KW: You remind me a little of Venus and Serena Williams in how you came from a humble background. They learned to play tennis on public courts in L.A. and you were introduced to ballet, not at a prestigious program, but at your local Boys and Girls Club, also in LA. How did you manage to fare so well without any formal training before your teens?
MC: I think I always felt a connection to music and to movement. Growing up, I was surrounded by R&B and Hip-Hop, and the closest thing I could find to dance was gymnastics which I watched on TV. So, I just used those avenues I found available right in my milieu to express what was inside of me. Ballet was exactly what I was searching for, but my environment definitely made me the dancer and the person that I am today. And the Hip-Hop culture was a big part of it.
KW: What did it feel like to be ignored by the white ballerinas in your dance company when you arrived in New York at the age of 16?
MC: I felt isolated because I didn’t know what the reason was at that age. My being black had never been talked about in the studio where I trained in California. I was just another dancer. When I moved to Manhattan, I first thought I was being singled out because I had trained for such a short period of time. But I was the only black girl.
KW: What did you think of two popular ballet movies: Black Swan and The Company?
MC: The Company was interesting. I didn’t love it, although it might be compelling to someone who isn’t a dancer. There wasn’t a lot of dialogue, and you were just kind of observing the creative process of choreography and in class. My reaction to the film was, well, this is my everyday life which is not that interesting to watch up on the screen. However, Black Swan, I did enjoy. It was super theatrical and over the top. Plus, I’m a Natalie Portman fan. I wouldn’t say it was realistic, but I found it very entertaining.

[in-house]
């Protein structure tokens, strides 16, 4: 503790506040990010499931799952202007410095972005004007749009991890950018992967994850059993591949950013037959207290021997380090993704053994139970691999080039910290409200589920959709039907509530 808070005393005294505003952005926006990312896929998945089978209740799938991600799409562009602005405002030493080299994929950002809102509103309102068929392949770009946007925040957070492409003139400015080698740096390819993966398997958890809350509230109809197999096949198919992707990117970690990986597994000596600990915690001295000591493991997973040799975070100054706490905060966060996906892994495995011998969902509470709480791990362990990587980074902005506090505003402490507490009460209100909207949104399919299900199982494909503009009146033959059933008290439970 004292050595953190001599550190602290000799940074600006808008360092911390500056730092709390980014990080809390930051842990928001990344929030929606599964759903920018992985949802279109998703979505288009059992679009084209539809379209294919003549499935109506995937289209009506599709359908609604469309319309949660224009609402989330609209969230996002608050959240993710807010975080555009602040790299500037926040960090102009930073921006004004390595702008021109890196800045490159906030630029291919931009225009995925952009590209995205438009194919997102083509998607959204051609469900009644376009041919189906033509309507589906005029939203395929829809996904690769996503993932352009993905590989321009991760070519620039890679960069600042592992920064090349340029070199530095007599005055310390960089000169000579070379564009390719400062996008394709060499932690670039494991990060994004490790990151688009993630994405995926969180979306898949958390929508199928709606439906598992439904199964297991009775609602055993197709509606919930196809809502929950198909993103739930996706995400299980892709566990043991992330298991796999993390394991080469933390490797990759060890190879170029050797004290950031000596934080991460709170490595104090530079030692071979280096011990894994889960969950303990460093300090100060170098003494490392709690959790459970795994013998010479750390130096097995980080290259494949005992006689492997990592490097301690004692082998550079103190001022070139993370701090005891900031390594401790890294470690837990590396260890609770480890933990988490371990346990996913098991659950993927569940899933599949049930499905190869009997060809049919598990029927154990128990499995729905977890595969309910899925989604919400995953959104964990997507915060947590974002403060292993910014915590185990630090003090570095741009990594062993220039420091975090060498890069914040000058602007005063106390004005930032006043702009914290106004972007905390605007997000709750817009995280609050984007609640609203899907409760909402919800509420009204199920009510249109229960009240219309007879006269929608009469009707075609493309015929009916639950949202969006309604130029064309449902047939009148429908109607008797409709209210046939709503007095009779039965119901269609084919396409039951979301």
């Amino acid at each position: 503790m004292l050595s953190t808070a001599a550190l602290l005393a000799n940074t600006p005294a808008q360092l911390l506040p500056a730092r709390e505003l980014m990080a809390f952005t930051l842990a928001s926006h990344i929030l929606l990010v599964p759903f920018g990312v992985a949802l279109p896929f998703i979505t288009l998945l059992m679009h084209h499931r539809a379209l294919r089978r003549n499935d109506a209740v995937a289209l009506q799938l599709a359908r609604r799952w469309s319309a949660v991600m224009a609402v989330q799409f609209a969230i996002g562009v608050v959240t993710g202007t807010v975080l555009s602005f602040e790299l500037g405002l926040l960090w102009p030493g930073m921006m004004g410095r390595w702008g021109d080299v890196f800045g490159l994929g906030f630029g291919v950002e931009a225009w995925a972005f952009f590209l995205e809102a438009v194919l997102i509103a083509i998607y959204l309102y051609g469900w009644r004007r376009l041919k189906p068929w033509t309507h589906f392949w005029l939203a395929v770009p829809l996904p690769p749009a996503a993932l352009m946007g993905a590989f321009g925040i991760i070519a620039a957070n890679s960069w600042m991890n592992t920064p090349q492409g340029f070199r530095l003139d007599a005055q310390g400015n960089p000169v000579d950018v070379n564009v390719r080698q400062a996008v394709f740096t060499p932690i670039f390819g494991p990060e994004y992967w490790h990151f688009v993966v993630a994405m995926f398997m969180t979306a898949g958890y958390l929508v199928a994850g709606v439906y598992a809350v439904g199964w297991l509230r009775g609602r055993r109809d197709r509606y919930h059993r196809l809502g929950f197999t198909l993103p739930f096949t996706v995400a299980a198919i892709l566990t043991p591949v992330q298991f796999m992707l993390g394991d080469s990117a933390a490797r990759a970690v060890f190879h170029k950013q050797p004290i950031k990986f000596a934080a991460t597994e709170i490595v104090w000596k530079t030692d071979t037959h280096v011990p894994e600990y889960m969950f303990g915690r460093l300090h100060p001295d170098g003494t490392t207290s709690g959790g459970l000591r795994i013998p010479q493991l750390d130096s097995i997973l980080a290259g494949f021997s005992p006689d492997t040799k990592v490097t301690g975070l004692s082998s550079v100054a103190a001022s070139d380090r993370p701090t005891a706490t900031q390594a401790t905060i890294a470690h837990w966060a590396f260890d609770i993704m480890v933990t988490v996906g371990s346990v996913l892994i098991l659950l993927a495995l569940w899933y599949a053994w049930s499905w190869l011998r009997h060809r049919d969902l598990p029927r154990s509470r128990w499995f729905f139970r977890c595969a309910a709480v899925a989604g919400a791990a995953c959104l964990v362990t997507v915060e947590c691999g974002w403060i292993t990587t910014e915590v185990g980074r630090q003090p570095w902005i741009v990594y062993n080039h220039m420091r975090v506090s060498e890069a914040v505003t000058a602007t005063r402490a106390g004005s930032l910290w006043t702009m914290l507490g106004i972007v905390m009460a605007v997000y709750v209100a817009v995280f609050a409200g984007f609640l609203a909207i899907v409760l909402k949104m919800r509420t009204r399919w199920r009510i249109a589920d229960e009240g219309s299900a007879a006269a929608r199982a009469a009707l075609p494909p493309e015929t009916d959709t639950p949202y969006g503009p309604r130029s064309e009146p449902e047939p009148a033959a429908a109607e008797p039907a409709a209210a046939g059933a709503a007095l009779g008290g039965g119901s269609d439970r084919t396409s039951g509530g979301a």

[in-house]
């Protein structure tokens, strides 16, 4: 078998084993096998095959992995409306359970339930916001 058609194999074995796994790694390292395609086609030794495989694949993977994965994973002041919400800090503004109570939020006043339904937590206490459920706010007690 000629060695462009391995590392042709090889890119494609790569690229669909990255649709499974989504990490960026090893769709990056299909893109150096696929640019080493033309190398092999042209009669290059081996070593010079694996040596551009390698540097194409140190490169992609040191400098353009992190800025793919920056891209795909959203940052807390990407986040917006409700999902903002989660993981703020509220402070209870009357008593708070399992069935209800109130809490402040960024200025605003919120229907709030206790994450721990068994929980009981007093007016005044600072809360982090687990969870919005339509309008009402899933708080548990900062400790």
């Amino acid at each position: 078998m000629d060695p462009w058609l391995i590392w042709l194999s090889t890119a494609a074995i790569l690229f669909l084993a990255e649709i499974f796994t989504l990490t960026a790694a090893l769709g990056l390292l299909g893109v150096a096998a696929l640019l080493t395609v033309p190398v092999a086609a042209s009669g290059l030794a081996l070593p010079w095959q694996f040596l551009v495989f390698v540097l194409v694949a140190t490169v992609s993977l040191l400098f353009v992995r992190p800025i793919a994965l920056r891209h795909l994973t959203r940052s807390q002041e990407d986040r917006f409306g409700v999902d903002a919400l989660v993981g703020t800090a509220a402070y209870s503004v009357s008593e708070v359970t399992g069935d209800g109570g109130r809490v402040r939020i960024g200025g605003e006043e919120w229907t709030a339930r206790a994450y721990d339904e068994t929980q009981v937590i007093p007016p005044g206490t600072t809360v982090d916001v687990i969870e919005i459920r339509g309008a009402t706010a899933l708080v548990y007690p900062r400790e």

KW: Harriet also asks: How much is your dancing a role influenced by the music—and do you have a favorite composer whose music just lifts you that much higher?
MC: I love Philip Glass. It’s so complicated, if you really listen to it. There’s so much happening in his music, yet there can be movement created that’s such a contrast to it, that makes for a very pleasant experience when you see dance with it. Yes, I’m definitely influenced by the music. We dance to music, and you have to listen to it, and phrase your dancing and movement in a certain way to compliment the music. We have to work hand in hand, the dancer and the music. It depends on how I’m listening to the music to make it work not just with the music but with the character I’m playing, because when you’re dancing, you have to act out mime, which tells the story. And the music reflects that mime. So, they kind of work together.
KW: Editor Lisa Loving asks: Who was your biggest influence?
MC: In the ballet world, I definitely have to give credit to Paloma Herrera, because I idolized her in my early years of training. She was everything for me. Then, getting to be in the company alongside her, to be able to face my idol and dance with her on the stage, was just amazing!
KW: Lisa also asks: What is the most surprising thing people should know about you?
MC: I think I’m pretty laid back. I like cooking, being at home, and going to concerts. And I love to shop!
KW: What is your favorite dish to cook?